Securities Financing Transactions Regulation

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(SFT Regulation, or SFTR).

A 'securities financing transaction' (SFT) is a transaction, such as a repurchase agreement, under which securities are used as collateral for a cash transaction.

The SFT Regulation is a European Union initiative to improve the understanding of the scope and depth of the markets in which securities are traded as collateral.

SFT market participants are obliged under the Regulation to report their transactions to a trade repository.

SFTR reporting – or EMIR déjà vu?
The European Commission published the Securities Financing Transactions Regulation (SFTR) back in 2016, but implementation dates were only announced in 2019. The regulation aims to increase transparency in the securities lending and repo markets, and requires firms to report their Securities Financing Transactions (SFTs) to an approved trade repository.
SFTs can be used to describe any transaction where securities are used to borrow cash, or offered as collateral for cash deposits. It does not include derivative contracts, which are already covered by European Market Infrastructure Regulation (EMIR), but does cover liquidity swaps and collateral swaps (which are outside of EMIR reporting). Implementation dates are being phased in: Q2 2020 for banks and investment firms, Q4 2020 for pension funds and Q1 2021 for non-financial counterparties (ie corporates).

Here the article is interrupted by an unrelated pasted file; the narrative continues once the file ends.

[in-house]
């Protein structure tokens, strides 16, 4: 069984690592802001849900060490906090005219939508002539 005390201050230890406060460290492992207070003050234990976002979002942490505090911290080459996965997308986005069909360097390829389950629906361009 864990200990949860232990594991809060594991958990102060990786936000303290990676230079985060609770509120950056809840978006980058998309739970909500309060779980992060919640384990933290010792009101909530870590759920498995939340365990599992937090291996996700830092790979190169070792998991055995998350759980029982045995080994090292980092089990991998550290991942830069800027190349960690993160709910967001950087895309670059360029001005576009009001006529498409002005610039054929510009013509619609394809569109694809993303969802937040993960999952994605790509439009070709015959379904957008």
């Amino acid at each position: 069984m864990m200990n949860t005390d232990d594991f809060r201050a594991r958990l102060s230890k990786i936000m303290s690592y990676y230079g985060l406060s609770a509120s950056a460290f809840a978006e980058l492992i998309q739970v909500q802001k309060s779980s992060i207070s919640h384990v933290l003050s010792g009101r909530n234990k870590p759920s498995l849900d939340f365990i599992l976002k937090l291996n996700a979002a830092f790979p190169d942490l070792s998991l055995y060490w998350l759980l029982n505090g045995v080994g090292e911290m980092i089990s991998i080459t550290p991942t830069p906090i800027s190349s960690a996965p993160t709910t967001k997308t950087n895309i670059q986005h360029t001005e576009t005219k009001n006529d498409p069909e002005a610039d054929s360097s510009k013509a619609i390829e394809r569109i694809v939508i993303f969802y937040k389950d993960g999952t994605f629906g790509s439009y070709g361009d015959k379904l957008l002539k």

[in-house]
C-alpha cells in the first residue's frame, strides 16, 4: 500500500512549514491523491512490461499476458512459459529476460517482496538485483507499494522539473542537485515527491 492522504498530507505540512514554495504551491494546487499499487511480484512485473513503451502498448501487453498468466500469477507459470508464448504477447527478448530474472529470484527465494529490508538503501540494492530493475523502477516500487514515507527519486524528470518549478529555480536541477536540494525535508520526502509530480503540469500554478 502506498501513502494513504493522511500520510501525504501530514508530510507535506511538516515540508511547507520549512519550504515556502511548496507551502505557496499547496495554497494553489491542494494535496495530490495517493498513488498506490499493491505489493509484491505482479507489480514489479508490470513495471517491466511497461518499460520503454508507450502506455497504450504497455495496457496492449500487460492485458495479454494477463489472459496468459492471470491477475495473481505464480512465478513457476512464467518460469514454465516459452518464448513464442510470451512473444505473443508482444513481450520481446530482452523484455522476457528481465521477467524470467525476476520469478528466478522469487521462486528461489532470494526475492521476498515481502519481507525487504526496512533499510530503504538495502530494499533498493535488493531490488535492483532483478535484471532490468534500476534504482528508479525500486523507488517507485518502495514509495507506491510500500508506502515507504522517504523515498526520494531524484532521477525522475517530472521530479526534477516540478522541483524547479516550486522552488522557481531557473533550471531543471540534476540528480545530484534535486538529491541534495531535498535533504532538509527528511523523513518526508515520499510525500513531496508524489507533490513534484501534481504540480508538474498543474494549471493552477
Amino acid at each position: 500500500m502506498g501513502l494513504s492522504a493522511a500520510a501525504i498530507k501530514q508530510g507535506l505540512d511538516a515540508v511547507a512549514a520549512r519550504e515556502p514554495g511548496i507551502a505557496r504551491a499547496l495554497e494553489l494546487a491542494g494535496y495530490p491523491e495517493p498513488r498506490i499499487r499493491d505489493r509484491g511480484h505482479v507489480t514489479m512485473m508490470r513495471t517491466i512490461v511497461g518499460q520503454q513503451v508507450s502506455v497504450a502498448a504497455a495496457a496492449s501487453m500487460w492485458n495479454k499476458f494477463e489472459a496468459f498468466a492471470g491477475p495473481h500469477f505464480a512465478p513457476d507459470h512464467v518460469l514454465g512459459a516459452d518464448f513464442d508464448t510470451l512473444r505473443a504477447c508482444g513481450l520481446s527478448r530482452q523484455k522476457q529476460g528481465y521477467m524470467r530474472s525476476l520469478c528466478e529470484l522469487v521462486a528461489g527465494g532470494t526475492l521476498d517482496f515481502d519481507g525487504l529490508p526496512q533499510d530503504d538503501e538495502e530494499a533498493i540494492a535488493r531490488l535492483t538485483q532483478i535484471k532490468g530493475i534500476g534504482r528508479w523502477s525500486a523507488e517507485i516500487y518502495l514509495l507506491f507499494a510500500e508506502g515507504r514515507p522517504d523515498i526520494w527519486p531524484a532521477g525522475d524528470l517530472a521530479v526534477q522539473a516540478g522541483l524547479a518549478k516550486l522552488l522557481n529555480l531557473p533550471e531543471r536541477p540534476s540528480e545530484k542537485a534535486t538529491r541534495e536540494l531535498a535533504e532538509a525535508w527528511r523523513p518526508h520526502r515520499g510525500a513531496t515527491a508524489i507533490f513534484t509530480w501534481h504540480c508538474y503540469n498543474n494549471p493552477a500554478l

Aside from corporates having to report their repo transactions, those corporates whose bonds or shares are used as collateral in the financial markets and who don’t currently have a legal entity identifier (LEI) may need to get one.
This is because a key provision of SFTR is that agent lenders were not considered as principals to the trade, meaning that the underlying client (for example, the corporate issuer) would need to be identified as the counterparty through an LEI. It is thought that currently only 30% of issuers globally have an LEI. A large percentage of collateral could be deemed ineligible to be used in any securities financing transactions, potentially reducing the volume of business, and trading with some counterparties could be stopped through lack of an LEI.

The Treasurer online, August 2019, Michelle Price, associate director, policy and technical, ACT.

See also

Other link

ACT briefing note: Practical steps to investing in Repos